Setting up and using a isolation stable will dramatically improve the
biosecurity of you yard and will help to limit any disease spread should a horse contract
an infectious disease.
The isolation stable should also be used for new horses in case they are incubating
an infectious disease on arrival at your yard.

Ensure all visitors to the yard are aware of the isolation area and contact with this area
is kept to the minimum essential personnel.
Horses in an isolation facility should have accurate records kept, including temperature
and any clinical problems seen.

How long should horses be in isolation?
• New arrivals to the yard should be isolated for at least 14-21 days.
• Horses with suspected or confirmed disease should be isolated
until cleared by the vet.

• It is key that wherever the isolation facility is located it is as far
as possible from other horses (at least 10m) and that there is
minimal personnel visiting the area.

• Stable
– Ideally the isolation area should be a stable or stable block that
is distant from the main stabling area and in a separate airspace.
– If there is no separate stable available then leaving the stables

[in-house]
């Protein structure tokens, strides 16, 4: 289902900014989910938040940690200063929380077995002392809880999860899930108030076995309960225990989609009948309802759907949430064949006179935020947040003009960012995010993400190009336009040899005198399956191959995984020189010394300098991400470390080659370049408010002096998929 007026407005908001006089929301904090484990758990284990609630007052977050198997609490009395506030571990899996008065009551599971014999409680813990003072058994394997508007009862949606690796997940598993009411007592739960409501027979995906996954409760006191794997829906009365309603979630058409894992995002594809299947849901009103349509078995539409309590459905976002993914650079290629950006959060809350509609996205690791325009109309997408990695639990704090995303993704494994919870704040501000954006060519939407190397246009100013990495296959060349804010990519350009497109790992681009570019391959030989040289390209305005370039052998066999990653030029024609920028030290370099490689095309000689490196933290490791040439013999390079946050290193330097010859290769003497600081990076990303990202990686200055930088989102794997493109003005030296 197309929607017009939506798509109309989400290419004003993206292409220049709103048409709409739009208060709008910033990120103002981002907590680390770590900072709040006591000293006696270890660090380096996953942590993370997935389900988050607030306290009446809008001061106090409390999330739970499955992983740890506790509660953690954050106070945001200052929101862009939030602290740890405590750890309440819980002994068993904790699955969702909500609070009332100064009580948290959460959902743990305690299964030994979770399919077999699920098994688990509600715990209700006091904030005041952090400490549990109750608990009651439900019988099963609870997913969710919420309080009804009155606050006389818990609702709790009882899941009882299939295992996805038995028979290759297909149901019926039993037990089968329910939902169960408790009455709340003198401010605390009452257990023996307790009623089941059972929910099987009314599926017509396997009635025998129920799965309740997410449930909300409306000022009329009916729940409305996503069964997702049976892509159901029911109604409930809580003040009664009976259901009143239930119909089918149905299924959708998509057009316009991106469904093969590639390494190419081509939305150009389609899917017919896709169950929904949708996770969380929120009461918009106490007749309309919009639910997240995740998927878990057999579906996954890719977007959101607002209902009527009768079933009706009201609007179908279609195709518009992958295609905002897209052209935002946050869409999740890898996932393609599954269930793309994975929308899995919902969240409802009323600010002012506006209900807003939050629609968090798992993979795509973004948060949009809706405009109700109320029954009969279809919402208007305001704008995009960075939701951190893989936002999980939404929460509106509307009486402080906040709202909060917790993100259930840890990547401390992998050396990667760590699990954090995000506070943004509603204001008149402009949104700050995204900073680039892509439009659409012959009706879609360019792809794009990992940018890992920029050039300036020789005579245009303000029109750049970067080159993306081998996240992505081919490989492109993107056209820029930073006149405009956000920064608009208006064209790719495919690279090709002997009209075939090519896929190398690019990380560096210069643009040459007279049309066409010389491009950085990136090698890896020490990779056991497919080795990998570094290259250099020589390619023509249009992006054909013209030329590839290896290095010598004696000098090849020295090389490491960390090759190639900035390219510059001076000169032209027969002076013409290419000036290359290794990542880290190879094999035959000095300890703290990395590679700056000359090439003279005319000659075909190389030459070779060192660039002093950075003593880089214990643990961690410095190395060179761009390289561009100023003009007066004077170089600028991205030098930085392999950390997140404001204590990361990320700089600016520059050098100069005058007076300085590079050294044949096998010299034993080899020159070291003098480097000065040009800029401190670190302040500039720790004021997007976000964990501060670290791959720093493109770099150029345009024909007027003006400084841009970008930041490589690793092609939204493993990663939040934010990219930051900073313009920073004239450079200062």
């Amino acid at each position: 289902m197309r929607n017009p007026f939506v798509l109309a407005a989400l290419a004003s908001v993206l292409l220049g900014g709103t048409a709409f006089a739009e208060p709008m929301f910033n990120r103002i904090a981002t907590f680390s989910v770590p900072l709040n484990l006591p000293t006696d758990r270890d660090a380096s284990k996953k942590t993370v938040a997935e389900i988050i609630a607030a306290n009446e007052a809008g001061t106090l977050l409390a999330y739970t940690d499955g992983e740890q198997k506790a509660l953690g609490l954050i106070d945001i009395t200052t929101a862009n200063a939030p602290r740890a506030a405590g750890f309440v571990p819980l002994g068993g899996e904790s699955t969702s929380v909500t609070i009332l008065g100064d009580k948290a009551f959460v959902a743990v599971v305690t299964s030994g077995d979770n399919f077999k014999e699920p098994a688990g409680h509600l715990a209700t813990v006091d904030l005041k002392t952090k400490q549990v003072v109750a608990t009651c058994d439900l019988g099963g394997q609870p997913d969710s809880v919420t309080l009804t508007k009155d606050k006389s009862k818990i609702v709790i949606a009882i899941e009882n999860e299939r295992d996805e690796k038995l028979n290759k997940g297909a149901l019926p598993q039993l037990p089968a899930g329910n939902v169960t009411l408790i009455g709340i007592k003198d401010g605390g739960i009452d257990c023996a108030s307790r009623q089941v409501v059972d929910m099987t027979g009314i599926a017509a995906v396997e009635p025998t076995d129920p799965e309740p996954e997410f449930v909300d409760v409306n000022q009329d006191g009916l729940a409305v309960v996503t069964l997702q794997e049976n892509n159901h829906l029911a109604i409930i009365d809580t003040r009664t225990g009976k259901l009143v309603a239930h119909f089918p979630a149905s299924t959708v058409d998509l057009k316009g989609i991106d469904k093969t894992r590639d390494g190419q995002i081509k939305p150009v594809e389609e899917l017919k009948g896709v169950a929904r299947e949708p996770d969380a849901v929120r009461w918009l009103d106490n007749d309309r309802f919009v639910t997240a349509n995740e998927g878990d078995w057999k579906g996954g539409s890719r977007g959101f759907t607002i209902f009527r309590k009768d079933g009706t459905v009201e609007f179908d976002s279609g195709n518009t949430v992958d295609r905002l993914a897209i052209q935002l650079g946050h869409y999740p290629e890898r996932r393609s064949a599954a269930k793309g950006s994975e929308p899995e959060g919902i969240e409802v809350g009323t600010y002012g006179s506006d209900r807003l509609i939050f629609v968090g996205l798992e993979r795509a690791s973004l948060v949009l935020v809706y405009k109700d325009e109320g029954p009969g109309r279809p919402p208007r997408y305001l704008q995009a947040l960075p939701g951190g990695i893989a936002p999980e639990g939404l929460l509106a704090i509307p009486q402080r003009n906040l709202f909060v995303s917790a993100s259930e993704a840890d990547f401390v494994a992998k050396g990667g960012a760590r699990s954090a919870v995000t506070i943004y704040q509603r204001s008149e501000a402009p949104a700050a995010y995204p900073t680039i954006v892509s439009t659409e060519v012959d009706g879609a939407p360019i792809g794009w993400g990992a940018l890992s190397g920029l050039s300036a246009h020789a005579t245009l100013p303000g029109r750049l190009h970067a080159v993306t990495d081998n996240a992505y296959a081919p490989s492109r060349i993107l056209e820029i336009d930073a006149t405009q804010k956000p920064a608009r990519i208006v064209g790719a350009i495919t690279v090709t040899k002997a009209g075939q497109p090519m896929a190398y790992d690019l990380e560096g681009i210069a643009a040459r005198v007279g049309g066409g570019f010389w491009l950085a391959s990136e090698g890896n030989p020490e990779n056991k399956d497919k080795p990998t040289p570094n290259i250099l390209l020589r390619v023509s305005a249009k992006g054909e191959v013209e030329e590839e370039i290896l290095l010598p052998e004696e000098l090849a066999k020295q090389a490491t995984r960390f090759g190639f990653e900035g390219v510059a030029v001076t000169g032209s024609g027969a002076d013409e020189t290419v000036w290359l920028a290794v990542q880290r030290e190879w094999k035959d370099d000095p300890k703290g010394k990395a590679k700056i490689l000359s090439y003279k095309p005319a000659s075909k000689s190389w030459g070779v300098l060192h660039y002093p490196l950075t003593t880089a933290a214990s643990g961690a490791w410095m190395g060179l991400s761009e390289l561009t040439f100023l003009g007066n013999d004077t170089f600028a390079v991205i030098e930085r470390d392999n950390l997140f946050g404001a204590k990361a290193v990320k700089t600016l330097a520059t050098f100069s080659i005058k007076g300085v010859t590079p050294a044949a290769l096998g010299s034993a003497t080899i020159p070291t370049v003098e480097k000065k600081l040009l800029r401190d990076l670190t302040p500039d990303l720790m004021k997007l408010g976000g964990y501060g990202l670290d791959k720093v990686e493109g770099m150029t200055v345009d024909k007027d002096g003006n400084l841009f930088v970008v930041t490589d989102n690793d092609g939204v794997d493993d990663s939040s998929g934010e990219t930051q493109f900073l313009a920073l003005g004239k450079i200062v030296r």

empty on either side and marking out a quarantine area on the
floor to prevent general access is the next best alternative.

• Field
– Can be as simple as a field that is remote from the main yard,
entrance and roadways.
– In some cases it may be necessary to use double fencing (can
be electric fencing) to prevent contact between the isolated horse
and the main herd.

• There should be separate mucking out, feeding
(including water) and grooming equipment.
• There should be a separate muck heap where possible.

In this case the isolation stable we manufactured and installed is ideal as all feed stuffs tools and equipment can be kept separately from the rest of the yard for the quarantine duration.

• Ensure all visitors to the yard are aware of the quarantine
area and the protocol associated with entering this area.
• Restrict the number of people who need to enter the
quarantine facility.
• For routine management, horses in the isolation area
should be dealt with last.
• All dogs, cats and other horses should be kept away.

• Hands should always be thoroughly washed with
a suitable disinfectant after contact with horses in
isolation even if disposable gloves have been worn.
• Boots should be thoroughly cleaned and disinfected
after leaving the isolation area. A disinfectant footbath
that allows foot and ankle to be covered is ideal.
• Use overalls that cover all clothing when dealing with
a horse in isolation. Be careful not to contaminate clothing
when removing overalls when leaving the isolation area.
• Overalls must be either disposable or washed at 60ºC.

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